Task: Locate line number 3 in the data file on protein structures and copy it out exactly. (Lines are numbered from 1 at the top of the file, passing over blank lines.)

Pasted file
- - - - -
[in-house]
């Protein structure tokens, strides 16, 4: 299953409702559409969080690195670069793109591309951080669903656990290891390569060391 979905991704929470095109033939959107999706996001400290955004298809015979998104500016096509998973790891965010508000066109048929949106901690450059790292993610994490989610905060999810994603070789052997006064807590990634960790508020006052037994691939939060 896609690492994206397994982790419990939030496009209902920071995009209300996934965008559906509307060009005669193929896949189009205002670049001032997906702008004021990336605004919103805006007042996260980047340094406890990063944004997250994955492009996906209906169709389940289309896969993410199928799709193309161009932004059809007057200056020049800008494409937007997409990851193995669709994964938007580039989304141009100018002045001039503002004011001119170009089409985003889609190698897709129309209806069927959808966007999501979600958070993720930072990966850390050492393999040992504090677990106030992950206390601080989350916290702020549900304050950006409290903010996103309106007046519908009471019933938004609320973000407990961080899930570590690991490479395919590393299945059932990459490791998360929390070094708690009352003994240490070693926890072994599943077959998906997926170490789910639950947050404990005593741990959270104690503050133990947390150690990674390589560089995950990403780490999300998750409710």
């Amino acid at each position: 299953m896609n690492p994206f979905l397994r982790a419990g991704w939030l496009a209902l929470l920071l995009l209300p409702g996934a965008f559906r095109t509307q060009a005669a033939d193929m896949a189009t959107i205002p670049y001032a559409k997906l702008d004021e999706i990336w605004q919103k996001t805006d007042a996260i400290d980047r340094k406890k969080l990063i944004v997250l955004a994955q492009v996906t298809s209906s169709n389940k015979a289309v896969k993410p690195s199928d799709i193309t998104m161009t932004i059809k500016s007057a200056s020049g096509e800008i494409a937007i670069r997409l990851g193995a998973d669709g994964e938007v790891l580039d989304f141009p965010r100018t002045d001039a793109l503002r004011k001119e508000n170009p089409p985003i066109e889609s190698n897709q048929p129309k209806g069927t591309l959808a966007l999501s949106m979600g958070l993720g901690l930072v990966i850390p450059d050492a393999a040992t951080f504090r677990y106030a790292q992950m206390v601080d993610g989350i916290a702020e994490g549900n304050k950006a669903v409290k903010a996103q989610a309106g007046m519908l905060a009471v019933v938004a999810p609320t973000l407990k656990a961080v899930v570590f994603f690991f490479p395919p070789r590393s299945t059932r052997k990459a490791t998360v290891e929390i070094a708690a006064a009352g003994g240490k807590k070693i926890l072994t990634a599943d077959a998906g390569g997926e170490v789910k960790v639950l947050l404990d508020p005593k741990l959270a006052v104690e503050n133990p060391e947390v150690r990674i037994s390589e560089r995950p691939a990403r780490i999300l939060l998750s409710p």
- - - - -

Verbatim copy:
């Amino acid at each position: 299953m896609n690492p994206f979905l397994r982790a419990g991704w939030l496009a209902l929470l920071l995009l209300p409702g996934a965008f559906r095109t509307q060009a005669a033939d193929m896949a189009t959107i205002p670049y001032a559409k997906l702008d004021e999706i990336w605004q919103k996001t805006d007042a996260i400290d980047r340094k406890k969080l990063i944004v997250l955004a994955q492009v996906t298809s209906s169709n389940k015979a289309v896969k993410p690195s199928d799709i193309t998104m161009t932004i059809k500016s007057a200056s020049g096509e800008i494409a937007i670069r997409l990851g193995a998973d669709g994964e938007v790891l580039d989304f141009p965010r100018t002045d001039a793109l503002r004011k001119e508000n170009p089409p985003i066109e889609s190698n897709q048929p129309k209806g069927t591309l959808a966007l999501s949106m979600g958070l993720g901690l930072v990966i850390p450059d050492a393999a040992t951080f504090r677990y106030a790292q992950m206390v601080d993610g989350i916290a702020e994490g549900n304050k950006a669903v409290k903010a996103q989610a309106g007046m519908l905060a009471v019933v938004a999810p609320t973000l407990k656990a961080v899930v570590f994603f690991f490479p395919p070789r590393s299945t059932r052997k990459a490791t998360v290891e929390i070094a708690a006064a009352g003994g240490k807590k070693i926890l072994t990634a599943d077959a998906g390569g997926e170490v789910k960790v639950l947050l404990d508020p005593k741990l959270a006052v104690e503050n133990p060391e947390v150690r990674i037994s390589e560089r995950p691939a990403r780490i999300l939060l998750s409710p």